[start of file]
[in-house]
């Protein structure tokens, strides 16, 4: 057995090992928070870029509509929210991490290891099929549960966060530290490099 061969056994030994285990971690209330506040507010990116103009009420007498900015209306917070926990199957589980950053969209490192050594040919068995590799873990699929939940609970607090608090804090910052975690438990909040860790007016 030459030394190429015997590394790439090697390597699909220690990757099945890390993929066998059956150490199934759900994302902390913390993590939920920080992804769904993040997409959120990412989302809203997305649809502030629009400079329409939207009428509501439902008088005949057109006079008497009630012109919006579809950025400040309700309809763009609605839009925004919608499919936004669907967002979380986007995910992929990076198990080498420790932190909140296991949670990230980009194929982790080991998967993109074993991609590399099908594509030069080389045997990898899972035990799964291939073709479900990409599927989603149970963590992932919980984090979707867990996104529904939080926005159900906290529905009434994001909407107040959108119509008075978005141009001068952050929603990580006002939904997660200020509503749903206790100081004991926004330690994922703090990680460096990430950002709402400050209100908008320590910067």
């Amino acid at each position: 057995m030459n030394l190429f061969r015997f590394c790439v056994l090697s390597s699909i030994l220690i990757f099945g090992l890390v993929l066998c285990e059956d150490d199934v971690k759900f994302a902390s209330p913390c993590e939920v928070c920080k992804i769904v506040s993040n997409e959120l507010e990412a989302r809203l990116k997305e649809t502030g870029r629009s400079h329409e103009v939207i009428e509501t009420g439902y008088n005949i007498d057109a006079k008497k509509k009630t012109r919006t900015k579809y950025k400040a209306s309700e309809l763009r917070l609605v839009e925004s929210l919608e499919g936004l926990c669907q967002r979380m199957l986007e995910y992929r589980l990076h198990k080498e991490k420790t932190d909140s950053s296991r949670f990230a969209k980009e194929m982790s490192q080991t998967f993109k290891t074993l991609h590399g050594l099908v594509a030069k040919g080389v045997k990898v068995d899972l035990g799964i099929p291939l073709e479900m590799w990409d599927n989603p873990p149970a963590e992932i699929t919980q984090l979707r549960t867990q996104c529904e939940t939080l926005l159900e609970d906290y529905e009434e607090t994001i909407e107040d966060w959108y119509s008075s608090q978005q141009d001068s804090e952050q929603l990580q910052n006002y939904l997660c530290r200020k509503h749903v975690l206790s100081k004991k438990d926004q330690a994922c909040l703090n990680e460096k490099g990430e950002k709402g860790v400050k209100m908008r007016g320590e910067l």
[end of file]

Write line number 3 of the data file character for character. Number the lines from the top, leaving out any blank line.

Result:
């Amino acid at each position: 057995m030459n030394l190429f061969r015997f590394c790439v056994l090697s390597s699909i030994l220690i990757f099945g090992l890390v993929l066998c285990e059956d150490d199934v971690k759900f994302a902390s209330p913390c993590e939920v928070c920080k992804i769904v506040s993040n997409e959120l507010e990412a989302r809203l990116k997305e649809t502030g870029r629009s400079h329409e103009v939207i009428e509501t009420g439902y008088n005949i007498d057109a006079k008497k509509k009630t012109r919006t900015k579809y950025k400040a209306s309700e309809l763009r917070l609605v839009e925004s929210l919608e499919g936004l926990c669907q967002r979380m199957l986007e995910y992929r589980l990076h198990k080498e991490k420790t932190d909140s950053s296991r949670f990230a969209k980009e194929m982790s490192q080991t998967f993109k290891t074993l991609h590399g050594l099908v594509a030069k040919g080389v045997k990898v068995d899972l035990g799964i099929p291939l073709e479900m590799w990409d599927n989603p873990p149970a963590e992932i699929t919980q984090l979707r549960t867990q996104c529904e939940t939080l926005l159900e609970d906290y529905e009434e607090t994001i909407e107040d966060w959108y119509s008075s608090q978005q141009d001068s804090e952050q929603l990580q910052n006002y939904l997660c530290r200020k509503h749903v975690l206790s100081k004991k438990d926004q330690a994922c909040l703090n990680e460096k490099g990430e950002k709402g860790v400050k209100m908008r007016g320590e910067l």